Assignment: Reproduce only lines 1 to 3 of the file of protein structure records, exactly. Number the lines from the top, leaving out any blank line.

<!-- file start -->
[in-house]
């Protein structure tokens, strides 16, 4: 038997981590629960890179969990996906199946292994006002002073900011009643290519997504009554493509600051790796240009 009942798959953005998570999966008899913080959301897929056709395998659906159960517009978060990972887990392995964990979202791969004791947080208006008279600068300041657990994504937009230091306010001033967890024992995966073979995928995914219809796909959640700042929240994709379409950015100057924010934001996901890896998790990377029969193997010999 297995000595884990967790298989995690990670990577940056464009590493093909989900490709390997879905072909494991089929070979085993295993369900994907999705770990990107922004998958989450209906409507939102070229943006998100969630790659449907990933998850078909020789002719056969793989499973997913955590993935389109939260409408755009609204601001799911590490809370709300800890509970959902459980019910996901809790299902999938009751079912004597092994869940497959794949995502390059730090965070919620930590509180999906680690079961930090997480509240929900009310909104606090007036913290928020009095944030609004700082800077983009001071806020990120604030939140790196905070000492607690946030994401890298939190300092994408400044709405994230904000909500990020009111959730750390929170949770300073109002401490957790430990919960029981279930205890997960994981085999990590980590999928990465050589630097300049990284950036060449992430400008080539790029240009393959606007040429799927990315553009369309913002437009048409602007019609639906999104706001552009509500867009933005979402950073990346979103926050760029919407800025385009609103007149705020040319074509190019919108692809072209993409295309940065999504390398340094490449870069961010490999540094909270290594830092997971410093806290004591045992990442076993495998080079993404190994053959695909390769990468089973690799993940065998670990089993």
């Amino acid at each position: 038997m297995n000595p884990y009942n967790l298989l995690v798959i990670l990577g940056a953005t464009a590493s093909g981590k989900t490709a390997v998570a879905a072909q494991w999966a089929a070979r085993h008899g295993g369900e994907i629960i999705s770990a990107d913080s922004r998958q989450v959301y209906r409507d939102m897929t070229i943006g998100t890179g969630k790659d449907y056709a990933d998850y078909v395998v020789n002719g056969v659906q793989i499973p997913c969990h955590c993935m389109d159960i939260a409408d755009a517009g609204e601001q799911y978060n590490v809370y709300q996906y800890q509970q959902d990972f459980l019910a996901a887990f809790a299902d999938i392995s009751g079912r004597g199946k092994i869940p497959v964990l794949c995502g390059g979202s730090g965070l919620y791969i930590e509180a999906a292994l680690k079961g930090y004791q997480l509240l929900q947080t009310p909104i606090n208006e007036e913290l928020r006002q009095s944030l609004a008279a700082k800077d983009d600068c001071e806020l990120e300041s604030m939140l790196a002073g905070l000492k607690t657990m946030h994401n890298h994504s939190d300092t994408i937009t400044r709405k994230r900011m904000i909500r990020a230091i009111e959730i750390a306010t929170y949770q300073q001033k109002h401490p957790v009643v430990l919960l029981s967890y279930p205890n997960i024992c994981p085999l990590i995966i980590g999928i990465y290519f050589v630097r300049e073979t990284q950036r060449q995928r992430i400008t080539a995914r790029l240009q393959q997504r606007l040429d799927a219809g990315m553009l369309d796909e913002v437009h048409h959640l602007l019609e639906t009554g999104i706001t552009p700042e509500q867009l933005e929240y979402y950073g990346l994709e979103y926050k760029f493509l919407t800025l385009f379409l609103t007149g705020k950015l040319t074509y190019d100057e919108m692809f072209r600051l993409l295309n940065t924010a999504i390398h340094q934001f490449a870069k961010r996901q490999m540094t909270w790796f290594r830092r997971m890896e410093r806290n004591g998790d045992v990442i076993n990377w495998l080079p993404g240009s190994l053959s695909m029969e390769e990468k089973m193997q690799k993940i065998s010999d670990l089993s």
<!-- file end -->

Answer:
[in-house]
């Protein structure tokens, strides 16, 4: 038997981590629960890179969990996906199946292994006002002073900011009643290519997504009554493509600051790796240009 009942798959953005998570999966008899913080959301897929056709395998659906159960517009978060990972887990392995964990979202791969004791947080208006008279600068300041657990994504937009230091306010001033967890024992995966073979995928995914219809796909959640700042929240994709379409950015100057924010934001996901890896998790990377029969193997010999 297995000595884990967790298989995690990670990577940056464009590493093909989900490709390997879905072909494991089929070979085993295993369900994907999705770990990107922004998958989450209906409507939102070229943006998100969630790659449907990933998850078909020789002719056969793989499973997913955590993935389109939260409408755009609204601001799911590490809370709300800890509970959902459980019910996901809790299902999938009751079912004597092994869940497959794949995502390059730090965070919620930590509180999906680690079961930090997480509240929900009310909104606090007036913290928020009095944030609004700082800077983009001071806020990120604030939140790196905070000492607690946030994401890298939190300092994408400044709405994230904000909500990020009111959730750390929170949770300073109002401490957790430990919960029981279930205890997960994981085999990590980590999928990465050589630097300049990284950036060449992430400008080539790029240009393959606007040429799927990315553009369309913002437009048409602007019609639906999104706001552009509500867009933005979402950073990346979103926050760029919407800025385009609103007149705020040319074509190019919108692809072209993409295309940065999504390398340094490449870069961010490999540094909270290594830092997971410093806290004591045992990442076993495998080079993404190994053959695909390769990468089973690799993940065998670990089993």
């Amino acid at each position: 038997m297995n000595p884990y009942n967790l298989l995690v798959i990670l990577g940056a953005t464009a590493s093909g981590k989900t490709a390997v998570a879905a072909q494991w999966a089929a070979r085993h008899g295993g369900e994907i629960i999705s770990a990107d913080s922004r998958q989450v959301y209906r409507d939102m897929t070229i943006g998100t890179g969630k790659d449907y056709a990933d998850y078909v395998v020789n002719g056969v659906q793989i499973p997913c969990h955590c993935m389109d159960i939260a409408d755009a517009g609204e601001q799911y978060n590490v809370y709300q996906y800890q509970q959902d990972f459980l019910a996901a887990f809790a299902d999938i392995s009751g079912r004597g199946k092994i869940p497959v964990l794949c995502g390059g979202s730090g965070l919620y791969i930590e509180a999906a292994l680690k079961g930090y004791q997480l509240l929900q947080t009310p909104i606090n208006e007036e913290l928020r006002q009095s944030l609004a008279a700082k800077d983009d600068c001071e806020l990120e300041s604030m939140l790196a002073g905070l000492k607690t657990m946030h994401n890298h994504s939190d300092t994408i937009t400044r709405k994230r900011m904000i909500r990020a230091i009111e959730i750390a306010t929170y949770q300073q001033k109002h401490p957790v009643v430990l919960l029981s967890y279930p205890n997960i024992c994981p085999l990590i995966i980590g999928i990465y290519f050589v630097r300049e073979t990284q950036r060449q995928r992430i400008t080539a995914r790029l240009q393959q997504r606007l040429d799927a219809g990315m553009l369309d796909e913002v437009h048409h959640l602007l019609e639906t009554g999104i706001t552009p700042e509500q867009l933005e929240y979402y950073g990346l994709e979103y926050k760029f493509l919407t800025l385009f379409l609103t007149g705020k950015l040319t074509y190019d100057e919108m692809f072209r600051l993409l295309n940065t924010a999504i390398h340094q934001f490449a870069k961010r996901q490999m540094t909270w790796f290594r830092r997971m890896e410093r806290n004591g998790d045992v990442i076993n990377w495998l080079p993404g240009s190994l053959s695909m029969e390769e990468k089973m193997q690799k993940i065998s010999d670990l089993s």